A 60-Year-Old Man with Uncontrolled Polycythemia Vera - Episode 5
Expert perspectives on long-term management of patients with polycythemia vera, with regard for the risk of developing secondary MF or AML.
Prithviraj Bose, MD: Coming back to our patient, to make a data-driven, evidence-based recommendation, I’d treat this patient with ruxolitinib [Jakafi]. That’s what I go to in situations of hydroxyurea resistance and intolerance. Clearly this is a high-risk patient with proliferative disease, needing phlebotomies a lot, symptoms, a big spleen—all things that are amenable to being nicely controlled by ruxolitinib. That’s where the data are as well. As I said, after 5 years, we have no new safety concerns and sustained efficacy. To me, it would be a no-brainer to go with ruxolitinib in this setting.
There are discussions regarding disease modification and the long-term risks of myelofibrosis and acute myeloid leukemia, which unfortunately are real even though they’re quite small. The risks at 10 and 15 years are relatively low, but they’re there. To give you some ballpark numbers, at 10 years, there’s a 4.9% to 6% chance of developing post–PV [polycythemia vera] myelofibrosis and a 2.3% to 14% chance of developing AML [acute myeloid leukemia]. At 15 years, these go up a little to 6% to 14% chance of developing post PV myelofibrosis and a 5.5% to 18% chance of developing AML. These are numbers I’m quoting from 1 study, but this study looked at the literature as a whole and tried to summarize the incidence.
These are problems, and we don’t have good evidence that any of our therapies modify this risk, unfortunately. We don’t know that. It has been said that interferons may have a role. That remains to be proven, but they do lower the JAK2 allele burden. That might be extrapolated into as a measure of disease modification. But this hasn’t been shown to clearly translate into clinical outcomes. However, some data from certain groups suggest that pegylated interferon regimens may be able to retard the progression to myelofibrosis. It’s far from settled, and this is something that needs further investigation.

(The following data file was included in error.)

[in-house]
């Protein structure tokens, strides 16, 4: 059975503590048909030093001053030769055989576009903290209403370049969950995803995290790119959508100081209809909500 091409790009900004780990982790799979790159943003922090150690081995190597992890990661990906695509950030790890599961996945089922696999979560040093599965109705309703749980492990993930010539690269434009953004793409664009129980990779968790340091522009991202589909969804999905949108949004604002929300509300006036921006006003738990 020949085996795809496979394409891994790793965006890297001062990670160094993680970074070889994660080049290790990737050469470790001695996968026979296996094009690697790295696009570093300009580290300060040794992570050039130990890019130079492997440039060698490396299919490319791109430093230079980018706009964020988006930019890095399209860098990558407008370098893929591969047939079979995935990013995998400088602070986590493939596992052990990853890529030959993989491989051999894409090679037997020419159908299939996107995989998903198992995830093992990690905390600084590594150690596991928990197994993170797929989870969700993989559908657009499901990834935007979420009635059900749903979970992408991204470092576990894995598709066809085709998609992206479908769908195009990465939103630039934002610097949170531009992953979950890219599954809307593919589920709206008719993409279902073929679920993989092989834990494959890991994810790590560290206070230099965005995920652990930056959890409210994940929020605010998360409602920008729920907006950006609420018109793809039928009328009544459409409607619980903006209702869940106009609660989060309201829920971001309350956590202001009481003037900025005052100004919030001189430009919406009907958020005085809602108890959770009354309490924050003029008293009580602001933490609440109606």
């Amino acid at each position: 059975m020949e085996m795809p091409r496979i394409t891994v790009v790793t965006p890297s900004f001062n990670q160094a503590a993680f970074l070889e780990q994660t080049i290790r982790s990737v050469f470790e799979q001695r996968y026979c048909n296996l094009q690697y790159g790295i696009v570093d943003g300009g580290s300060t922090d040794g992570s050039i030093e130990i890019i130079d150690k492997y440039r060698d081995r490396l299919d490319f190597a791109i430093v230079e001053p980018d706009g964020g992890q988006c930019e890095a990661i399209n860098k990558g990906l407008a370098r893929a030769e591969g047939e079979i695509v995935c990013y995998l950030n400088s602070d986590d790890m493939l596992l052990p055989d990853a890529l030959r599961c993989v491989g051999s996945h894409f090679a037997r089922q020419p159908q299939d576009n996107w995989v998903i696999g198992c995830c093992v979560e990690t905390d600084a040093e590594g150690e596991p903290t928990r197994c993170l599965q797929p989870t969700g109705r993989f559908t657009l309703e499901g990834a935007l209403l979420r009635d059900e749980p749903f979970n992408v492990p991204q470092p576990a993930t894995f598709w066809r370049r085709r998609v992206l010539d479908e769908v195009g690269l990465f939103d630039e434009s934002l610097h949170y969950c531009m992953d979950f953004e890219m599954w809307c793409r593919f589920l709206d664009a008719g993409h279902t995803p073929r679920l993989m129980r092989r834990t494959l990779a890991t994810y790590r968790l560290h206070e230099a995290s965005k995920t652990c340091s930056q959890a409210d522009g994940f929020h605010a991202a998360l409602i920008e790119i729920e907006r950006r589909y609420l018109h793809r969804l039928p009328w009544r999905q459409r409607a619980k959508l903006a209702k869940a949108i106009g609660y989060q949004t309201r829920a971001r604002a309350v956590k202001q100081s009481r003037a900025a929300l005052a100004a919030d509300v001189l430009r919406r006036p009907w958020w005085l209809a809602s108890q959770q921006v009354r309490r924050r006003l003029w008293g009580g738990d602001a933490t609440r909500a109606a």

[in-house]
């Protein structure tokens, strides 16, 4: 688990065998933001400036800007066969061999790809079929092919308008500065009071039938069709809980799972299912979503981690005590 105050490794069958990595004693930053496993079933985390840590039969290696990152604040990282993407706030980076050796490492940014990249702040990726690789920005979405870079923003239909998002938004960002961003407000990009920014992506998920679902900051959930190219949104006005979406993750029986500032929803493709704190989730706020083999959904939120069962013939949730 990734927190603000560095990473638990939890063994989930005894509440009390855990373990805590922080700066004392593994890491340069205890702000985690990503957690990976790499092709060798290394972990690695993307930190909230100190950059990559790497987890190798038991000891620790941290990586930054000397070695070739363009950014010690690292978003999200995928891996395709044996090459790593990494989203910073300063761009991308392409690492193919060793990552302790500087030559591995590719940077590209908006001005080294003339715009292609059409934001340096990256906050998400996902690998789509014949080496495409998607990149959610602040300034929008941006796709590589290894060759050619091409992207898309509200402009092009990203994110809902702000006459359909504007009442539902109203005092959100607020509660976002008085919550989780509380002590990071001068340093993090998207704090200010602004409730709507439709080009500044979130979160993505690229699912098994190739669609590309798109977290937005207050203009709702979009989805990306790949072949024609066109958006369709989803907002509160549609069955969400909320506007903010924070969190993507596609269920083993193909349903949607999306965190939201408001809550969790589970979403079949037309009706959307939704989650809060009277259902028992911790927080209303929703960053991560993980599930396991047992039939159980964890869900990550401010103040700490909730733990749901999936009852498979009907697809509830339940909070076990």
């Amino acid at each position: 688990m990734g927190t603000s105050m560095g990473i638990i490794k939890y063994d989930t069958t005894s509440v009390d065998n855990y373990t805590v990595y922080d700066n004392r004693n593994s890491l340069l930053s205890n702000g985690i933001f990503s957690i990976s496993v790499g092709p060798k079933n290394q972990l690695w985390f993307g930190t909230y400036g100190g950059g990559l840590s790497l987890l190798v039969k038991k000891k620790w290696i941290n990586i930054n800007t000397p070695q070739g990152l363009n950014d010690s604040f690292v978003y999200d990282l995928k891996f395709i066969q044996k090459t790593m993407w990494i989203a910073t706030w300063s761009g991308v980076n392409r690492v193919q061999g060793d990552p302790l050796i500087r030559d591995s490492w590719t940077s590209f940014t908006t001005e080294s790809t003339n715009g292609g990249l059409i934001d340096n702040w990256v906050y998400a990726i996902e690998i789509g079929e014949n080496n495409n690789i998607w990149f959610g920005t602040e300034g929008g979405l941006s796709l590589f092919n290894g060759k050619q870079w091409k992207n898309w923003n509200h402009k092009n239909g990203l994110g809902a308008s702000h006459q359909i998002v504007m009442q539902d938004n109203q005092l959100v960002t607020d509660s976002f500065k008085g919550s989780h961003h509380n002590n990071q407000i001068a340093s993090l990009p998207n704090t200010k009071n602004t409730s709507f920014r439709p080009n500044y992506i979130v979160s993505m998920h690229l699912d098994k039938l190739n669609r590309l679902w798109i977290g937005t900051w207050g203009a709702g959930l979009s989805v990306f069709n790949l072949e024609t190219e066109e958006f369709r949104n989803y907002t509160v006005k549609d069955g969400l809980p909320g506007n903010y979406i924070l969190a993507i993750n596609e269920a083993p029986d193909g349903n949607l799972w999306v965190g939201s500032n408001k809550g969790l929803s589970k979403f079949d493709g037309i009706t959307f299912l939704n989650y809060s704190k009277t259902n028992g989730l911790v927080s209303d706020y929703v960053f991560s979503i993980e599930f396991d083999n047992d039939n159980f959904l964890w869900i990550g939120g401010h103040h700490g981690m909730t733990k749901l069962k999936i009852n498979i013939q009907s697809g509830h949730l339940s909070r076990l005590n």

The reduction of the JAK2 allele burden is clearly a strength of interferons, but this is also seen with ruxolitinib. In the RESPONSE trial, over time there was a clear reduction in JAK2 allele burden, and that ended up being about a 50% reduction in a good number of patients, with the mean reduction of the allele burden being around 40% in the long term follow-up, which was up to 4 years at the time this was reported.
In terms of what to tell patients with regard to MF [myelofibrosis] and AML [acute myeloid leukemia] risks, as well as overall goals and thrombosis reduction, we don’t have proven interventions to change the risk of myelofibrosis and AML. The ropeginterferon alpha-2b is recently approved, and interferons may not have the potential to do this. That remains to be seen. However, in terms of long-term disease control, in terms of controlling the blood counts, symptoms, the spleen—things we know are important in terms of quality of life and clotting risk—ruxolitinib has the most robust data in the second-line setting after hydroxyurea failure to achieve those end points.
We didn’t talk about clot reduction with ruxolitinib, but that was shown as well. It wasn’t an efficacy end point in the RESPONSE trials. Thrombosis reduction wasn’t 1 of the end points the trials were powered for, but they were definitely looked at as safety end points. It was shown that there were fewer thromboembolic events on the ruxolitinib arm than in the best-available-therapy arm: 1.8 vs 8.2 in the RESPONSE trial per 100 patient-years of exposure. That’s definitely a signal, and from other studies in MPNs [myeloproliferative neoplasms], that ruxolitinib reduces thrombotic risk even though it may not have been shown as a clearly defined efficacy end point.
Transcript edited for clarity.